Since the Israelites under Deborah and Barak were able to overthrow the largest city-state in Canaan in ca. 1230 BC and the Merenptah Stela indicates that Israel was the most powerful people group in Canaan in ca. 1210 BC, it stands to reason that the ‘apiru who were taking over the highlands in the previous century were none other than the Israelites.
 Hoffmeier, James Karl. The Archaeology of the Bible. Oxford: Lion, 2008. 50.
 Hoffmeier, James Karl. The Archaeology of the Bible. Oxford: Lion, 2008. 50.
 Hoffmeier explains, “In the tomb of Rekhmire, a vizier or prime minister of Pharaoh Thutmose III (1479-1425 BC) in western Thebes, a painted scene depicts groups of foreigners making bricks.” Hoffmeier, James Karl. The Archaeology of the Bible. Oxford: Lion, 2008. 51.
 Moses was 80 years old at the time of the Exodus (Ex. 7:7), and he was 120 years old, when he died (Deut. 34:7). He spent 40 years in Midian (Acts 7:30). This means that the Pharaoh who originally oppressed the Hebrews must have reigned for at least 40 years, while Moses was in Midian. Only two Pharaohs fit this description: Thutmose III (1504-1450 BC) and Rameses II (1290-1224 BC).
 Wood comments, “Oaths, which are an important component of the biblical covenant (Exod 19:8; 24:3b, 7b; Josh 24:16–18, 21, 24), only are found in Hittite treaties from 1600–1400 BC, not in the 1400–1200 BC.” Wood, Bryant. “The Rise and Fall of the 13th Century Exodus-Conquest Theory.” JETS 48/3 (September 2005) 482.
 Wood writes, “A column base fragment in the Egyptian Museum in Berlin preserves three names from a longer name list. The first two names clearly can be read as Ashkelon and Canaan, with the orthography suggesting a date in the 18th Dynasty. Manfred Görg has translated the third, partially preserved, name as Israel. Due to the similarity of these names to the names on the Merenptah stela, Görg suggests the name list may derive from the time of Rameses II, but adopting an older name sequence from the 18th Dynasty. This evidence, if it holds up to further scrutiny, would also support a 15th-century BC exodus-conquest rather than a 13th-century BC timeframe.” Wood, Bryant. “The Rise and Fall of the 13th Century Exodus-Conquest Theory.” JETS 48/3 (September 2005) 489.
 Archer writes, “This statement could never have been said of the whole Egyptian race, but it might well have been said by the leader of the Hyksos aliens, whose troops may well have been inferior in numbers to the Israelites.” Gleason Archer “Old Testament History and Recent Archeology from Abraham to Moses” Bibliotheca Sacra January 1970. 24.
 Hoffmeier, James Karl. The Archaeology of the Bible. Oxford: Lion, 2008. 50.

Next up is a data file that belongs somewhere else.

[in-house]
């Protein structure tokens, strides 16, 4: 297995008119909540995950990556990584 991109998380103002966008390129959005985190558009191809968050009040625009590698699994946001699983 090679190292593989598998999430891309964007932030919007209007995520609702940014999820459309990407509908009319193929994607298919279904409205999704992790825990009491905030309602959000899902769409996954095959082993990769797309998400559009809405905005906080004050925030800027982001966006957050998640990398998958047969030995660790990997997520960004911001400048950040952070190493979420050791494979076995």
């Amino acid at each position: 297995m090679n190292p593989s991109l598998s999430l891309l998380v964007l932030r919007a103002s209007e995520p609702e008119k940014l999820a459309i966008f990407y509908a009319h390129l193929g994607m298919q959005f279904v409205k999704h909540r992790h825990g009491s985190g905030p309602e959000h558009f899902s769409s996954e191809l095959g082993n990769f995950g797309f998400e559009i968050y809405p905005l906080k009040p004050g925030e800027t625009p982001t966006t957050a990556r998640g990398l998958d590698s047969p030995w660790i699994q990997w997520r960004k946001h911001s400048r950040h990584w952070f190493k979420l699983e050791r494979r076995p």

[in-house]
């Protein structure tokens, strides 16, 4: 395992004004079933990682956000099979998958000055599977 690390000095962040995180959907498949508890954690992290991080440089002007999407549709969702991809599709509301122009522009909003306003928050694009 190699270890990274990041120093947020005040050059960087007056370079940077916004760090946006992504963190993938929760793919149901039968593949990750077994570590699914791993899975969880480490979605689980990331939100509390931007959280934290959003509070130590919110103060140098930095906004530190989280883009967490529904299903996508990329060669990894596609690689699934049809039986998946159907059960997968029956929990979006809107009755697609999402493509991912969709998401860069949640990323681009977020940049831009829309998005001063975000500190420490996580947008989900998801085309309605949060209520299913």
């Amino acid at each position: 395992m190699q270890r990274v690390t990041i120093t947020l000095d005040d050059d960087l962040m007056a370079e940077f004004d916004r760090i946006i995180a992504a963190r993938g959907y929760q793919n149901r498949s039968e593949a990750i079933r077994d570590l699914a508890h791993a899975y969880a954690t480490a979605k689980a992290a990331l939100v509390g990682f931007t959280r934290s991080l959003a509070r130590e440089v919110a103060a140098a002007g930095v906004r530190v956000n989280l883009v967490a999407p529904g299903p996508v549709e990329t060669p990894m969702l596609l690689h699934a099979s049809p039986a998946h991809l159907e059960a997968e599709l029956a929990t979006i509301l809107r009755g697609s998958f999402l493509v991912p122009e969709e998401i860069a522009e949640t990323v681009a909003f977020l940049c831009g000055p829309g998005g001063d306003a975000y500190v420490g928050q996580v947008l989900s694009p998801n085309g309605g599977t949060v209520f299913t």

Wood, Bryant. “The Rise and Fall of the 13th Century Exodus-Conquest Theory.” JETS 48/3 (September 2005) 478.
 Archer writes, “If the exodus took place around 1290 (as most modern scholars suppose), and if Moses was eighty at that time, his birth took place in 1370, or a good sixty years before a Nineteenth Dynasty Rameses ever sat on the throne of Egypt. Therefore it could not have been at a city named after Rameses II (1299–1232 b.c.) that the Israelites worked (prior to the birth of Moses).” Archer, Gleason L. A Survey of Old Testament Introduction. Third Edition. Chicago, IL: Moody, 1998. 231-232.
 See Nelson Glueck’s comments in Charles Dyer “The Date of the Exodus Reexamined” Bibliotheca Sacra (July-September 1983) 228.
 Archer, Gleason L. A Survey of Old Testament Introduction. Third Edition. Chicago, IL: Moody, 1998. 242.
 Charles Dyer “The Date of the Exodus Reexamined” Bibliotheca Sacra (July-September 1983) 230.
 Charles Dyer “The Date of the Exodus Reexamined” Bibliotheca Sacra (July-September 1983) 231.
 Charles Dyer “The Date of the Exodus Reexamined” Bibliotheca Sacra (July-September 1983) 232.
 Wood, Bryant. “The Biblical Date for the Exodus is 1446: A Response to James Hoffmeier.” JETS JETS 50/2 (June 2007). 256.
 Wood, Bryant. “The Biblical Date for the Exodus is 1446: A Response to James Hoffmeier.” JETS JETS 50/2 (June 2007). 253.
 Amihai Mazar, “The Iron Age I,” in The Archaeology of Ancient Israel (ed. Amnon Ben-Tor; New Haven: Yale University Press, 1992) 295. Cited inWood, Bryant and Young, Robert. “A Critical Analysis of the Evidence from Ralph Hawkins for a late-date Exodus Conquest.” JETS 51/2 (June 2008). 240.
 Wood, Bryant and Young, Robert. “A Critical Analysis of the Evidence from Ralph Hawkins for a late-date Exodus Conquest.” JETS 51/2 (June 2008). 240.
 Wood, Bryant and Young, Robert. “A Critical Analysis of the Evidence from Ralph Hawkins for a late-date Exodus Conquest.” JETS 51/2 (June 2008). 241.
 Wood, Bryant and Young, Robert. “A Critical Analysis of the Evidence from Ralph Hawkins for a late-date Exodus Conquest.” JETS 51/2 (June 2008). 242.
 Hoffmeier, James Karl. The Archaeology of the Bible. Oxford: Lion, 2008. 51.
 Charles Dyer “The Date of the Exodus Reexamined” Bibliotheca Sacra (July-September 1983) 240.
 Wood, Bryant. “The Rise and Fall of the 13th Century Exodus-Conquest Theory.” JETS 48/3 (September 2005) 489.